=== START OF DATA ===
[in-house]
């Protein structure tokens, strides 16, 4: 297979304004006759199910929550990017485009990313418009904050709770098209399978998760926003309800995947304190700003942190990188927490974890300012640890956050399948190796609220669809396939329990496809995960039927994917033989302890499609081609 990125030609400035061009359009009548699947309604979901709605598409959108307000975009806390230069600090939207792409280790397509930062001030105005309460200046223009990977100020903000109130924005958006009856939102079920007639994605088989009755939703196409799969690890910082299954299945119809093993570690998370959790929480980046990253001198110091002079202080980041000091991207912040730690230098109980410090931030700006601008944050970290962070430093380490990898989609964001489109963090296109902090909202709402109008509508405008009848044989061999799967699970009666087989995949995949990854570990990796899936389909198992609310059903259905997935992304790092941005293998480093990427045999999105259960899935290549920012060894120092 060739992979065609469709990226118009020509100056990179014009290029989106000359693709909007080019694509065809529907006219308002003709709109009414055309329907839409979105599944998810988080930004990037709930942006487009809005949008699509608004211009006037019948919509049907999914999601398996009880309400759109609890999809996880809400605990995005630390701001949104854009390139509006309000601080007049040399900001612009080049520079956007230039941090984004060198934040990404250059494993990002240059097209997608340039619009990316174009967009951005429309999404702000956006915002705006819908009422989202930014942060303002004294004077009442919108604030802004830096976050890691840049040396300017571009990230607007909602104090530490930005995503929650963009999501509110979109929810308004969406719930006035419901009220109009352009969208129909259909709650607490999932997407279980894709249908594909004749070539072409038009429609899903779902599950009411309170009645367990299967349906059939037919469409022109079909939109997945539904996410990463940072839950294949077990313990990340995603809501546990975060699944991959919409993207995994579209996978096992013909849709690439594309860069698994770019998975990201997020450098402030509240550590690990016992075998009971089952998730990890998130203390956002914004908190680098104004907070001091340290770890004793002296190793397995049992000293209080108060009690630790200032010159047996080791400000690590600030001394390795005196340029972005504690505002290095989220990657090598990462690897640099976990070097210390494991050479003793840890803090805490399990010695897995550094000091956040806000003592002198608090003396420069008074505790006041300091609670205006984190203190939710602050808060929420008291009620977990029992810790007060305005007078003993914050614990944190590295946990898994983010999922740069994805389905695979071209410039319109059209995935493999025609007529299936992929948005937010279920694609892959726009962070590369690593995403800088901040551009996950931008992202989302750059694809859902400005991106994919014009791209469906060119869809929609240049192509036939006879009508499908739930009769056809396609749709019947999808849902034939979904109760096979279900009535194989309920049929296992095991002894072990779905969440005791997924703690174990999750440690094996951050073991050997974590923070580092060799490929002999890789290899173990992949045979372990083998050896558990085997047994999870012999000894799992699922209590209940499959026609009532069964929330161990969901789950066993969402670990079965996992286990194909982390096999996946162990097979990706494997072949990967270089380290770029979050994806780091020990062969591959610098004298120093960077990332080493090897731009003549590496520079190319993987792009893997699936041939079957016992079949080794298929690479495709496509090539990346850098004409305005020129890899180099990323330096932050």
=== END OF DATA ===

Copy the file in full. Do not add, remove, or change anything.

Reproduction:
[in-house]
């Protein structure tokens, strides 16, 4: 297979304004006759199910929550990017485009990313418009904050709770098209399978998760926003309800995947304190700003942190990188927490974890300012640890956050399948190796609220669809396939329990496809995960039927994917033989302890499609081609 990125030609400035061009359009009548699947309604979901709605598409959108307000975009806390230069600090939207792409280790397509930062001030105005309460200046223009990977100020903000109130924005958006009856939102079920007639994605088989009755939703196409799969690890910082299954299945119809093993570690998370959790929480980046990253001198110091002079202080980041000091991207912040730690230098109980410090931030700006601008944050970290962070430093380490990898989609964001489109963090296109902090909202709402109008509508405008009848044989061999799967699970009666087989995949995949990854570990990796899936389909198992609310059903259905997935992304790092941005293998480093990427045999999105259960899935290549920012060894120092 060739992979065609469709990226118009020509100056990179014009290029989106000359693709909007080019694509065809529907006219308002003709709109009414055309329907839409979105599944998810988080930004990037709930942006487009809005949008699509608004211009006037019948919509049907999914999601398996009880309400759109609890999809996880809400605990995005630390701001949104854009390139509006309000601080007049040399900001612009080049520079956007230039941090984004060198934040990404250059494993990002240059097209997608340039619009990316174009967009951005429309999404702000956006915002705006819908009422989202930014942060303002004294004077009442919108604030802004830096976050890691840049040396300017571009990230607007909602104090530490930005995503929650963009999501509110979109929810308004969406719930006035419901009220109009352009969208129909259909709650607490999932997407279980894709249908594909004749070539072409038009429609899903779902599950009411309170009645367990299967349906059939037919469409022109079909939109997945539904996410990463940072839950294949077990313990990340995603809501546990975060699944991959919409993207995994579209996978096992013909849709690439594309860069698994770019998975990201997020450098402030509240550590690990016992075998009971089952998730990890998130203390956002914004908190680098104004907070001091340290770890004793002296190793397995049992000293209080108060009690630790200032010159047996080791400000690590600030001394390795005196340029972005504690505002290095989220990657090598990462690897640099976990070097210390494991050479003793840890803090805490399990010695897995550094000091956040806000003592002198608090003396420069008074505790006041300091609670205006984190203190939710602050808060929420008291009620977990029992810790007060305005007078003993914050614990944190590295946990898994983010999922740069994805389905695979071209410039319109059209995935493999025609007529299936992929948005937010279920694609892959726009962070590369690593995403800088901040551009996950931008992202989302750059694809859902400005991106994919014009791209469906060119869809929609240049192509036939006879009508499908739930009769056809396609749709019947999808849902034939979904109760096979279900009535194989309920049929296992095991002894072990779905969440005791997924703690174990999750440690094996951050073991050997974590923070580092060799490929002999890789290899173990992949045979372990083998050896558990085997047994999870012999000894799992699922209590209940499959026609009532069964929330161990969901789950066993969402670990079965996992286990194909982390096999996946162990097979990706494997072949990967270089380290770029979050994806780091020990062969591959610098004298120093960077990332080493090897731009003549590496520079190319993987792009893997699936041939079957016992079949080794298929690479495709496509090539990346850098004409305005020129890899180099990323330096932050």